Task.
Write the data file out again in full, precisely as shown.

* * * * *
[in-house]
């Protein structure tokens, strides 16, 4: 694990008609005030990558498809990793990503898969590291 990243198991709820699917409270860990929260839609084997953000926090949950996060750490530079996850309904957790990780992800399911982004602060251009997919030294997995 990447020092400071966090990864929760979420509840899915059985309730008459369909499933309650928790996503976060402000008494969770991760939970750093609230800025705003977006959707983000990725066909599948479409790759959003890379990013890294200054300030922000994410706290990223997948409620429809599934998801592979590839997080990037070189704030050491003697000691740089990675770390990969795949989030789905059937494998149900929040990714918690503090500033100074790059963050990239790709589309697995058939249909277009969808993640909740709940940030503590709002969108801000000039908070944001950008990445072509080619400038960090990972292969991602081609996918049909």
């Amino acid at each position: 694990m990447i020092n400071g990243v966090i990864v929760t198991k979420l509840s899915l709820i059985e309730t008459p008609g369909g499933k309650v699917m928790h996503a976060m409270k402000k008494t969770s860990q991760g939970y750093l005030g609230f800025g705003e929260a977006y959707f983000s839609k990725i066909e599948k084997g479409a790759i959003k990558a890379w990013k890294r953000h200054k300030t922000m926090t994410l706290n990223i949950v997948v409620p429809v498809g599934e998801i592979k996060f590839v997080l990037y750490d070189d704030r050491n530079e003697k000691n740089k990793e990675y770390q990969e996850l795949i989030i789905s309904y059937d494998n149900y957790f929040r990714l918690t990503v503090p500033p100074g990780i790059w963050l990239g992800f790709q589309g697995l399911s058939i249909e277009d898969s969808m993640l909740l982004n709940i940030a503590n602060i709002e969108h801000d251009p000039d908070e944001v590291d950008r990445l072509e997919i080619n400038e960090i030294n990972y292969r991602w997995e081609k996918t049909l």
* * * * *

[in-house]
């Protein structure tokens, strides 16, 4: 694990008609005030990558498809990793990503898969590291 990243198991709820699917409270860990929260839609084997953000926090949950996060750490530079996850309904957790990780992800399911982004602060251009997919030294997995 990447020092400071966090990864929760979420509840899915059985309730008459369909499933309650928790996503976060402000008494969770991760939970750093609230800025705003977006959707983000990725066909599948479409790759959003890379990013890294200054300030922000994410706290990223997948409620429809599934998801592979590839997080990037070189704030050491003697000691740089990675770390990969795949989030789905059937494998149900929040990714918690503090500033100074790059963050990239790709589309697995058939249909277009969808993640909740709940940030503590709002969108801000000039908070944001950008990445072509080619400038960090990972292969991602081609996918049909």
């Amino acid at each position: 694990m990447i020092n400071g990243v966090i990864v929760t198991k979420l509840s899915l709820i059985e309730t008459p008609g369909g499933k309650v699917m928790h996503a976060m409270k402000k008494t969770s860990q991760g939970y750093l005030g609230f800025g705003e929260a977006y959707f983000s839609k990725i066909e599948k084997g479409a790759i959003k990558a890379w990013k890294r953000h200054k300030t922000m926090t994410l706290n990223i949950v997948v409620p429809v498809g599934e998801i592979k996060f590839v997080l990037y750490d070189d704030r050491n530079e003697k000691n740089k990793e990675y770390q990969e996850l795949i989030i789905s309904y059937d494998n149900y957790f929040r990714l918690t990503v503090p500033p100074g990780i790059w963050l990239g992800f790709q589309g697995l399911s058939i249909e277009d898969s969808m993640l909740l982004n709940i940030a503590n602060i709002e969108h801000d251009p000039d908070e944001v590291d950008r990445l072509e997919i080619n400038e960090i030294n990972y292969r991602w997995e081609k996918t049909l």